Career Resources

Self Interest and the Career Management Cycle

There is sometimes a remarkable difference in the way ACHE members use the Career Resource Center. More often than not, members populating the boomer generation require assistance with some of the most basic elements of marketing themselves. They benefit from advice related to preparing resumes and cover letters and in identifying resources for finding new opportunities. In contrast, members hailing from more recent cohorts—late stage busters and especially the Post-TV generation—benefit from a broader range of career management tools. For them, comparing self-assessment results with “next position” competencies and characteristics are more frequent concerns. This month’s musing explores what accounts for these patterns and possible implications for becoming more effective career managers.

The mission of the Career Resource Center is to help empower ACHE members to become effective in managing their careers. A key assumption is that career management is an individual responsibility, but that all of us can benefit from help from others. Sometimes help takes the form of advice or information. Sometimes it may be support and encouragement. HECRC considers career management an ongoing process that cycles through the following five major activities:

Self-Assessment. Using instruments such as the MBTI (Myers-Briggs Type Indicator) or the FIRO-B (Fundamental Interpersonal Relationships Orientation) or through self-reflection, executives develop answers to questions such as “When am I naturally at my best?” and “Where have I had a record of succeeding and when have I been disappointed?” This information is useful in two ways. It helps establish next position objectives and having this information equips us to answer the inescapable networking and interviewing request: “Tell me about yourself.”

Identifying an IDEAL next position. Ideal means the executive’s abilities, passions, and longer-range aspirations would all be satisfied by being in the identified next job. Realistic? Not entirely and not always. But without a vision, one has neither direction nor focus. Some people are able to go with the flow in everyday matters. Doing so with one’s career means yielding control to external forces. Artists, especially successful and financially secure ones, may relish that lifestyle. Managers rarely do. Ultimately, we may have to make compromises and come up with a realistic “next best position.” Nevertheless, having a focus and target will guide our career management activities today for tomorrow’s success.

Gap Analysis and Preparation. What education and experience must one present to be selected for the ideal or realistic next position? Networking and other forms of research will provide the answers. Then the task is getting ready. One should be prepared to approach such development on all fronts—formal and continuing education, new assignments and mentoring and coaching.

Personal Marketing Using Resumes, Networking and Interviewing. Too often an executive mistakenly equates using a resume and doing networking and being interviewed as all that is required to fully realize the benefits of conscientious career management. Executives run two main risks when they neglect the other phases of the career management cycle. One risk is being unfocused or unrealistic in identifying an appropriate next position. This risk compounds when uncertainty or lack of focus is conveyed through one’s personal marketing efforts. Even worse is the risk that the executive is managing in a reactive mode, acting from necessity rather than by design.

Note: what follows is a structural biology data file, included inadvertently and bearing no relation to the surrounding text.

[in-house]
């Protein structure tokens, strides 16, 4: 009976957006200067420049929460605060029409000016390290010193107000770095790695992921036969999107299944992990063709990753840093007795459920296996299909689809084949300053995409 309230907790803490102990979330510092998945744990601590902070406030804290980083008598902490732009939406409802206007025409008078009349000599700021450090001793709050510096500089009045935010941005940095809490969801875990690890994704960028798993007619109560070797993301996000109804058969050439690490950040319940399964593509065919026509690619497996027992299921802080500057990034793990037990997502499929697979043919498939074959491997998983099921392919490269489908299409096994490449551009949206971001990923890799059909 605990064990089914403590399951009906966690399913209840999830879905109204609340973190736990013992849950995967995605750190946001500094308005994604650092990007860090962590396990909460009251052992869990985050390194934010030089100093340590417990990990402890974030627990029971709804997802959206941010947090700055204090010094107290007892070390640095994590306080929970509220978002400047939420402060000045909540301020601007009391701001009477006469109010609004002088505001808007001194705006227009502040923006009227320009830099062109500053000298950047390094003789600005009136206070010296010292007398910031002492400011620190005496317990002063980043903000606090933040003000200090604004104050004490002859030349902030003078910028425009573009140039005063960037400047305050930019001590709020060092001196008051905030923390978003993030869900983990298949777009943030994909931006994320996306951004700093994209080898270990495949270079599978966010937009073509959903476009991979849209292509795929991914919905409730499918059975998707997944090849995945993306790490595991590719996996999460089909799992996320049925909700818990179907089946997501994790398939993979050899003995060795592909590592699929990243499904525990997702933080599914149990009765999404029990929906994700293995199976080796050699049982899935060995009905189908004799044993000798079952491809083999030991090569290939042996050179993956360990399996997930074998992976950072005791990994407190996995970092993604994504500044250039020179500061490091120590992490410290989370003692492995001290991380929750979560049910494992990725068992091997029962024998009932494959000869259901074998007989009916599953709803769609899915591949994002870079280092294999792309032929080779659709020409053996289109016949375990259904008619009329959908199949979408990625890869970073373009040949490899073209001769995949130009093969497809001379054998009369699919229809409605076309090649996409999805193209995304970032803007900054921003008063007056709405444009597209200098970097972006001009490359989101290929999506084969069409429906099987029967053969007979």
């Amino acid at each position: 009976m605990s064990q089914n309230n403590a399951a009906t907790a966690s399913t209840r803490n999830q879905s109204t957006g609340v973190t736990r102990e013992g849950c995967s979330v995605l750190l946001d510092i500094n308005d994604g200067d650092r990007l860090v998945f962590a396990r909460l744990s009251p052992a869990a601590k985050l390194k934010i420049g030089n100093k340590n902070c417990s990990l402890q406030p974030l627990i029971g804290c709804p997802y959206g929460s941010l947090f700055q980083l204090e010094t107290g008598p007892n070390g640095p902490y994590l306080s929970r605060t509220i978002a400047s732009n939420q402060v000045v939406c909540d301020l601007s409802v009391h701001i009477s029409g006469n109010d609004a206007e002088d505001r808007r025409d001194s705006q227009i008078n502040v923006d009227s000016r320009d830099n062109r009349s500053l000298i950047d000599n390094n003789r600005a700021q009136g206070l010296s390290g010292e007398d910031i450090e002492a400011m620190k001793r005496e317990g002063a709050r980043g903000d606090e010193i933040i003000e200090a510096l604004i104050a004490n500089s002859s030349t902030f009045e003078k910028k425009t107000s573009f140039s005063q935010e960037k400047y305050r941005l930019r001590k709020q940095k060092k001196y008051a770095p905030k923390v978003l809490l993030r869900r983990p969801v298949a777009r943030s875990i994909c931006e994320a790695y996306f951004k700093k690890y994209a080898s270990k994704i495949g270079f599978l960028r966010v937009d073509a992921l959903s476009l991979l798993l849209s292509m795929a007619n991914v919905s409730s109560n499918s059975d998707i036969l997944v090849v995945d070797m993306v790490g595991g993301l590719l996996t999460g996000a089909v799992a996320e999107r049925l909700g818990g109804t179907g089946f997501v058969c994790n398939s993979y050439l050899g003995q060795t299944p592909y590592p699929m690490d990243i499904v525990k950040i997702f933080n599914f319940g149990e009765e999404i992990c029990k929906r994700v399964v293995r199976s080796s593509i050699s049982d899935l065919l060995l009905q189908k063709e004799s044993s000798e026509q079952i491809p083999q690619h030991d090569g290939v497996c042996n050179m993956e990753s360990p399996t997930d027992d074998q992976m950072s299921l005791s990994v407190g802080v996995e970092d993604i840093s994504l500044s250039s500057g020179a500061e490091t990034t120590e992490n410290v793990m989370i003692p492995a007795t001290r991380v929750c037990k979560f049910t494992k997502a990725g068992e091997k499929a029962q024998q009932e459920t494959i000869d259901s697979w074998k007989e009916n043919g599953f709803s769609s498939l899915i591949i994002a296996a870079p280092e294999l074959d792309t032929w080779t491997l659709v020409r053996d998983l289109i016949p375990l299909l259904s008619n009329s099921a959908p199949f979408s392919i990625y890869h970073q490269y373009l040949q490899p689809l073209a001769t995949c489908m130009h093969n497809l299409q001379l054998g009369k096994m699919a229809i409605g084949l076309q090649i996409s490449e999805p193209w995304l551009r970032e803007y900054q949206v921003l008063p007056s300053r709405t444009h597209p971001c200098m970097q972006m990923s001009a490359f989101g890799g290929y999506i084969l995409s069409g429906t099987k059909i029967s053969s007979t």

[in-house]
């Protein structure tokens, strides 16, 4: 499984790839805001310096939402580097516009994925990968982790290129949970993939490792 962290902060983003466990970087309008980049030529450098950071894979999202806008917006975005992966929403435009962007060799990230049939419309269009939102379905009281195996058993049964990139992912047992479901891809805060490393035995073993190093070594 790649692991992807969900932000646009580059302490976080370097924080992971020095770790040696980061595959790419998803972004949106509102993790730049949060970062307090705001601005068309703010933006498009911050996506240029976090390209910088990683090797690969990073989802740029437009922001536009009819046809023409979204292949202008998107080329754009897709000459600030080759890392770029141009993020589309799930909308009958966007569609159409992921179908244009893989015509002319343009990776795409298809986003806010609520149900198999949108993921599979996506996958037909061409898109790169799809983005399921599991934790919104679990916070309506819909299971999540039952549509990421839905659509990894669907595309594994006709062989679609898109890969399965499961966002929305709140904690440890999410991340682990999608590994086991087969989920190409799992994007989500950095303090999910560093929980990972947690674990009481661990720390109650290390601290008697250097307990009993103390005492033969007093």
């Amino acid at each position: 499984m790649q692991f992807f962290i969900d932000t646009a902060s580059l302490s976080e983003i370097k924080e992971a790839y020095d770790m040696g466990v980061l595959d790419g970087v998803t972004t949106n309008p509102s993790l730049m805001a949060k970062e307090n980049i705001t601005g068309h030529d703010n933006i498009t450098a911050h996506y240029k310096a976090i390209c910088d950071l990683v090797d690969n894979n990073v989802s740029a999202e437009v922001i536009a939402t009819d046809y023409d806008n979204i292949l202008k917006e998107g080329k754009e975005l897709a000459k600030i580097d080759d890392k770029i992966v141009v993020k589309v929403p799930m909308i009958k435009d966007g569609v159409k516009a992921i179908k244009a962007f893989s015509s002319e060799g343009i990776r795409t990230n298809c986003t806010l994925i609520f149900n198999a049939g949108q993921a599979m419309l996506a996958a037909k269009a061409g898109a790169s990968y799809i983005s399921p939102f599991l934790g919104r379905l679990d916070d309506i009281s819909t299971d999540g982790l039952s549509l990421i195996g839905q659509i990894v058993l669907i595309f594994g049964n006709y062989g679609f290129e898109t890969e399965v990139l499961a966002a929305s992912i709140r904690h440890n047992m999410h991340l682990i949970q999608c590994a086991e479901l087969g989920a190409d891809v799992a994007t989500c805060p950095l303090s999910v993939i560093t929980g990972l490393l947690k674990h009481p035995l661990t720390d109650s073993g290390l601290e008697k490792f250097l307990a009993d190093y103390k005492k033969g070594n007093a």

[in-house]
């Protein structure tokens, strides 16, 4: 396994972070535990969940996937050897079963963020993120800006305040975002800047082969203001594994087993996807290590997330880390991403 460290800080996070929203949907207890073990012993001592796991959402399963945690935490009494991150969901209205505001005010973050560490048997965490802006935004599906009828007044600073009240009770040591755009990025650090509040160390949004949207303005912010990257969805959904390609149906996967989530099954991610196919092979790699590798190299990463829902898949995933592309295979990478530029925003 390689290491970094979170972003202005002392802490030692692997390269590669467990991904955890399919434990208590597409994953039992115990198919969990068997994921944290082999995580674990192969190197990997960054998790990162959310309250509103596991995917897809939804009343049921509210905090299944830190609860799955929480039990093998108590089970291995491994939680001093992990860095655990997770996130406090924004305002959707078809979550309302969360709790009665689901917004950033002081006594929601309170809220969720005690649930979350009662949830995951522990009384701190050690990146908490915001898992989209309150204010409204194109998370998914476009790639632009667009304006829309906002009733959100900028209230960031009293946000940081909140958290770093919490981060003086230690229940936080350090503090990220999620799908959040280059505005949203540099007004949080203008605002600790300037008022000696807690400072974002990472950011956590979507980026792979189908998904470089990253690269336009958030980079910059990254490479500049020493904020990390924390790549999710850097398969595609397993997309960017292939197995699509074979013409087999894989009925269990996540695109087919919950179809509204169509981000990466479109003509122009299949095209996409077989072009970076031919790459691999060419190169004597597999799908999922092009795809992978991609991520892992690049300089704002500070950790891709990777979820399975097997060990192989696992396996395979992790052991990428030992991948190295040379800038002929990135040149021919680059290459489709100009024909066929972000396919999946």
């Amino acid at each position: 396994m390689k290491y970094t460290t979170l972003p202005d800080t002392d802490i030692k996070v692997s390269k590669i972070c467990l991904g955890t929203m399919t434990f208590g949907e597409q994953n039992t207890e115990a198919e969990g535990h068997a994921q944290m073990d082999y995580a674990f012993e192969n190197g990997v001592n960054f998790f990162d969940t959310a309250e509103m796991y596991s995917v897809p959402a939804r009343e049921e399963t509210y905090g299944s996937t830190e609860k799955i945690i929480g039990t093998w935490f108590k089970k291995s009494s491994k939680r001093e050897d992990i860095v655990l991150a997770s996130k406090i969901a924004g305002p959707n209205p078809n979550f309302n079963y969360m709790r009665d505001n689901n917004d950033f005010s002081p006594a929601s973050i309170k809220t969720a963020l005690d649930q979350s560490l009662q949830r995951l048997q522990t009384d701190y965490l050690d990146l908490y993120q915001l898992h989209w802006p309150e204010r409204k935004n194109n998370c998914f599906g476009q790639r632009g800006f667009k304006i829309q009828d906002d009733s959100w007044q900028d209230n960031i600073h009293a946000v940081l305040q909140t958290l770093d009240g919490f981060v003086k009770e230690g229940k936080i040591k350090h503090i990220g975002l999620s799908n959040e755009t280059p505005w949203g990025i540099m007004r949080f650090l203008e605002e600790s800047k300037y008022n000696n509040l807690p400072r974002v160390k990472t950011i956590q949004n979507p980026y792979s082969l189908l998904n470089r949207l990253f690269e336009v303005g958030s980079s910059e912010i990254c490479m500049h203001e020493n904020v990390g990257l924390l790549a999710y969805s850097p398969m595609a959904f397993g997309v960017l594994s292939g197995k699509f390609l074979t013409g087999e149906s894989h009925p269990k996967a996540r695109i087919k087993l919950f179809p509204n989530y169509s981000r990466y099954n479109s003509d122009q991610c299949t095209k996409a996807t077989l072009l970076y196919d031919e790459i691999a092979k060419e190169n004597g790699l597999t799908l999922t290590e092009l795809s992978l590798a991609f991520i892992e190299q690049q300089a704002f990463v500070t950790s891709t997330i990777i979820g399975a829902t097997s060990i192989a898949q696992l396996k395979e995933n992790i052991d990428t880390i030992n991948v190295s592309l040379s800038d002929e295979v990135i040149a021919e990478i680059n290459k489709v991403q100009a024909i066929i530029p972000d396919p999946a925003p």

Conducting a Periodic Career Audit. Executives should regularly reexamine how one’s personal and professional situations may have changed since his or her last self-assessment. Does the degree of fit between one’s professional and personal life still make sense? Will the status quo endure for long? We must perform this audit because we know that change is one of the constants of life.

So, what accounts for how different generations approach career management and use of HECRC services? A major factor appears to be how willingly an executive embraces advancing self-interest compared to embracing loyalty to one’s employer. Boomers grew up believing hard work and good behavior would produce uninterrupted tenure. They didn’t find it necessary to develop and polish personal marketing skills since they entered healthcare administration as a predictable career with little risk. However, our field has changed. In contrast, late stage busters and Post TVers, grew up more comfortable with and more prepared to practice advancing their self-interest. And, they more readily recognize that today’s competencies will have limited value in tomorrow’s employment market. So they aggressively pursue learning and renewing professional opportunities that will equip them for the next job. Also, they don’t expect loyalty, so they are busy managing their careers as though they will need to or want to change their position over night.

Whatever your generation’s orientation, HECRC stands ready to assist you. As in any endeavor however, success seems more readily attainable for the proactive executive.